CHAPTER 11

Pudd'nhead's Thrilling Discovery

There are three infallible ways of pleasing an author, and the three form a rising scale of compliment: 1--to tell him you have read one of his books; 2--to tell him you have read all of his books; 3--to ask him to let you read the manuscript of his forthcoming book. No. 1 admits you to his respect; No. 2 admits you to his admiration; No. 3 carries you clear into his heart.

--Pudd'nhead Wilson's Calendar

As to the Adjective: when in doubt, strike it out.

--Pudd'nhead Wilson's Calendar

The twins arrived presently, and talk began. It flowed along chattily and sociably, and under its influence the new friendship gathered ease and strength. Wilson got out his Calendar, by request, and read a passage or two from it, which the twins praised quite cordially. This pleased the author so much that he complied gladly when the asked him to lend them a batch of the work to read at home. In the course of their wide travels, they had found out that there are three sure ways of pleasing an author; they were now working the best of the three.

There was an interruption now. Young Driscoll appeared, and joined the party. He pretended to be seeing the distinguished strangers for the first time when they rose to shake hands; but this was only a blind, as he had already had a glimpse of them, at the reception, while robbing the house. The twins made mental note that he was smooth-faced and rather handsome, and smooth and undulatory in his movements--graceful, in fact. Angelo thought he had a good eye; Luigi thought there was something veiled and sly about it. Angelo thought he had a pleasant free-and-easy way of talking; Luigi thought it was more so than was agreeable. Angelo thought he was a sufficiently nice young man; Luigi reserved his decision. Tom's first contribution to the conversation was a question which he had put to Wilson a hundred times before. It was always cheerily and good-natured put, and always inflicted a little pang, for it touched a secret sore; but this time the pang was sharp, since strangers were present.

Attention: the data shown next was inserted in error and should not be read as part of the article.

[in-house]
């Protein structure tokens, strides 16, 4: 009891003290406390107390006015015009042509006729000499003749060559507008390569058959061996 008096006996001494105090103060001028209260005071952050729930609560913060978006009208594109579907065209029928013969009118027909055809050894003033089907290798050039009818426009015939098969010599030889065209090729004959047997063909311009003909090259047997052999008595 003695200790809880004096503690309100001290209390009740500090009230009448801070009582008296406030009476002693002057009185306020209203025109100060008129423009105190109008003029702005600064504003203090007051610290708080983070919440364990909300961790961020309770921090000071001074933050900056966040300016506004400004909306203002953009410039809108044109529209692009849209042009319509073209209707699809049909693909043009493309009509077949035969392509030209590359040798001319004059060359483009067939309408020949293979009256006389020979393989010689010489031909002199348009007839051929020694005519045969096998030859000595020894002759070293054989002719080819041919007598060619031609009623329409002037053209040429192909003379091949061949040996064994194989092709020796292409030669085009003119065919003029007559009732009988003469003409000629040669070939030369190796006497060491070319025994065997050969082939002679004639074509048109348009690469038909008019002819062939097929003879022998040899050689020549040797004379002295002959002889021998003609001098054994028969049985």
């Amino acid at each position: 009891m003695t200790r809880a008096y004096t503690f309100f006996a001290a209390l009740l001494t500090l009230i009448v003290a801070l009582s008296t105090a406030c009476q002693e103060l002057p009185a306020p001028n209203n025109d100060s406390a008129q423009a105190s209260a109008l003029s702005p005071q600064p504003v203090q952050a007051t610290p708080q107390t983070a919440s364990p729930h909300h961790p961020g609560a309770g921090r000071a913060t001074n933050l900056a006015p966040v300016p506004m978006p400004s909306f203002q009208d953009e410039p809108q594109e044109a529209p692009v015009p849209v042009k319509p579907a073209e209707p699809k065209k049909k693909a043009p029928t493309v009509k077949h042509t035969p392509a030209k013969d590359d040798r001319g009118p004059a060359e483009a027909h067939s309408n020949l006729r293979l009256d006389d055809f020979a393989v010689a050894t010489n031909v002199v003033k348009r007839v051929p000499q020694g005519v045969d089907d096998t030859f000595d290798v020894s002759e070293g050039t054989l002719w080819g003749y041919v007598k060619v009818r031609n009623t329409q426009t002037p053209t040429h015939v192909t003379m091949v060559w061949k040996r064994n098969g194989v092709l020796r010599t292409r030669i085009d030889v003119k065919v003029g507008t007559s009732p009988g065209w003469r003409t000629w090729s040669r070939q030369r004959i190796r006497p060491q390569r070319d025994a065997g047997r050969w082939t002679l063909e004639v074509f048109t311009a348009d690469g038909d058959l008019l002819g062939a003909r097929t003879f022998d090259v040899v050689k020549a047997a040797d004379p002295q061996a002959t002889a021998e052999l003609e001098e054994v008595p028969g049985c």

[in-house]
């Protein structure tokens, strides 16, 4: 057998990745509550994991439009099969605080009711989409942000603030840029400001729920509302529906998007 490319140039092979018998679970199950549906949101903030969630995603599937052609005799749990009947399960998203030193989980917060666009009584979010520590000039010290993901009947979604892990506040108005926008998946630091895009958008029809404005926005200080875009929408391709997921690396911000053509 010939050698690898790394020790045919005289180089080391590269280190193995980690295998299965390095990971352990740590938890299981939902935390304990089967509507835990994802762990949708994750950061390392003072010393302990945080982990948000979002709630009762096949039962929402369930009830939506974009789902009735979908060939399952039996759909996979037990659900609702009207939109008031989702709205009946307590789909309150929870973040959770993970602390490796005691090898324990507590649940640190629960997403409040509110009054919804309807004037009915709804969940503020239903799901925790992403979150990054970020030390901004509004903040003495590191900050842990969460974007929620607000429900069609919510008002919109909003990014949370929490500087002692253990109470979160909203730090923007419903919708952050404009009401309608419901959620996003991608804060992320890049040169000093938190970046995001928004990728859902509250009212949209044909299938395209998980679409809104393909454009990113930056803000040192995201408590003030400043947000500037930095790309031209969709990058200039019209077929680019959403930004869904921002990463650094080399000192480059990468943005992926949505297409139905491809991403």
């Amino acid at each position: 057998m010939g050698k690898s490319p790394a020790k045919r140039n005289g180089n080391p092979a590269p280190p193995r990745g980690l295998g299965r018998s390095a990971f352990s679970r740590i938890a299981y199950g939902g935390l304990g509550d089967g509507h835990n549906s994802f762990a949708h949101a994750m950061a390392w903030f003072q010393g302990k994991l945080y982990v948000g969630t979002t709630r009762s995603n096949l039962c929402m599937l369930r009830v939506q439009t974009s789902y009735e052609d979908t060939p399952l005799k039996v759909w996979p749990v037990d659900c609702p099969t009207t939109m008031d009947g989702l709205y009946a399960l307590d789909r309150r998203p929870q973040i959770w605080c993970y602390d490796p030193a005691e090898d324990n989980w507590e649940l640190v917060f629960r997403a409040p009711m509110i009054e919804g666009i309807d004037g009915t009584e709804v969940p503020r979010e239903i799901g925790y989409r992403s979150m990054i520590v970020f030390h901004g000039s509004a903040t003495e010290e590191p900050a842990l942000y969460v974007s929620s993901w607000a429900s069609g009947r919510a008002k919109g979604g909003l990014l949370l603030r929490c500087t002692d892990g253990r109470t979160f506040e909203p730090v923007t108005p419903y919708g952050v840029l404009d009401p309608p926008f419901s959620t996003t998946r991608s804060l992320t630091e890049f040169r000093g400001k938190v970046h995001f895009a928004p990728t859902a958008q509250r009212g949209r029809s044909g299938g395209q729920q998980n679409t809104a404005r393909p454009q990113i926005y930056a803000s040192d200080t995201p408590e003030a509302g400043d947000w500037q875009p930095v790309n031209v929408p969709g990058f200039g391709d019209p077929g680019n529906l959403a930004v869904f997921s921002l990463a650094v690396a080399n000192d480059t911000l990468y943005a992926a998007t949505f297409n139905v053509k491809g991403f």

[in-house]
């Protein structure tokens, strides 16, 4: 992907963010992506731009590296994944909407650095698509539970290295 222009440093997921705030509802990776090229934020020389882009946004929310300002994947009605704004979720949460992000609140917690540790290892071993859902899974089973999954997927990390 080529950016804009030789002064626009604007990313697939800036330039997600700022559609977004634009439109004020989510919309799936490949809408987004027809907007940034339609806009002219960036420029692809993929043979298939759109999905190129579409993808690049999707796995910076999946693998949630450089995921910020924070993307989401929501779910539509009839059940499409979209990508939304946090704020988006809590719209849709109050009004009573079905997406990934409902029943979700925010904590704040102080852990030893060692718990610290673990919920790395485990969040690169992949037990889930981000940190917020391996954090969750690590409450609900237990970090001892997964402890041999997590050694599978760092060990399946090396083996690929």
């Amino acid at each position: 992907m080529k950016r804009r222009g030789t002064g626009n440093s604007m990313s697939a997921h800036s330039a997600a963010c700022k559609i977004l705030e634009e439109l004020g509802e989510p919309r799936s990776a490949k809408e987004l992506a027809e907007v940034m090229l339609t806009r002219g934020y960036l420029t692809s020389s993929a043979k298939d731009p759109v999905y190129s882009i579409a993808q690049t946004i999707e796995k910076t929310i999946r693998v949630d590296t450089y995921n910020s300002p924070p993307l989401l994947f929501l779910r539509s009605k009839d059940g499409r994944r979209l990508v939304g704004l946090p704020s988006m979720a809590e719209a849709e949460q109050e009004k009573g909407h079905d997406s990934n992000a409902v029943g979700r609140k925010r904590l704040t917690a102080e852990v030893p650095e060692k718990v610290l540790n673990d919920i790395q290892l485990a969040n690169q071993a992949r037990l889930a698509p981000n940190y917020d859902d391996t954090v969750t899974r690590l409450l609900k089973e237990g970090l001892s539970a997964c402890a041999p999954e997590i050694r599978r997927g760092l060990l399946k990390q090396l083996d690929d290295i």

"Well, how does the law come on? Had a case yet?"

Wilson bit his lip, but answered, "No--not yet," with as much indifference as he could assume. Judge Driscoll had generously left the law feature out of Wilson's biography which he had furnished to the twins. Young Tom laughed pleasantly, and said:

"Wilson's a lawyer, gentlemen, but he doesn't practice now."

The sarcasm bit, but Wilson kept himself under control, and said without passion:

"I don't practice, it is true. It is true that I have never had a case, and have had to earn a poor living for twenty years as an expert accountant in a town where I can't get a hold of a set of books to untangle as often as I should like. But it is also true that I did myself well for the practice of the law. By the time I was your age, Tom, I had chosen a profession, and was soon competent to enter upon it." Tom winced. "I never got a chance to try my hand at it, and I may never get a chance; and yet if I ever do get it, I shall be found ready, for I have kept up my law studies all these years."

"That's it; that's good grit! I like to see it. I've a notion to throw all my business your way. My business and your law practice ought to make a pretty gay team, Dave," and the young fellow laughed again.

"If you will throw--" Wilson had thought of the girl in Tom's bedroom, and was going to say, "If you will throw the surreptitious and disreputable part of your business my way, it may amount to something," but thought better of it and said,

"However, this matter doesn't fit well in a general conversation."

"All right, we'll change the subject; I guess you were about to give me another dig, anyway, so I'm willing to change. How's the Awful Mystery flourishing these days? Wilson's got a scheme for driving plain window glass panes out of the market by decorating it with greasy finger marks, and getting rich by selling it at famine prices to the crowned heads over in Europe to outfit their palaces with. Fetch it out, Dave."

Wilson brought three of his glass strips, and said:

"I get the subject to pass the fingers of his right through his hair, so as to get a little coating of the natural oil on them, and then press the balls of them on the glass.

The Tragedy of Pudd'nhead Wilson Page 29

Mark Twain

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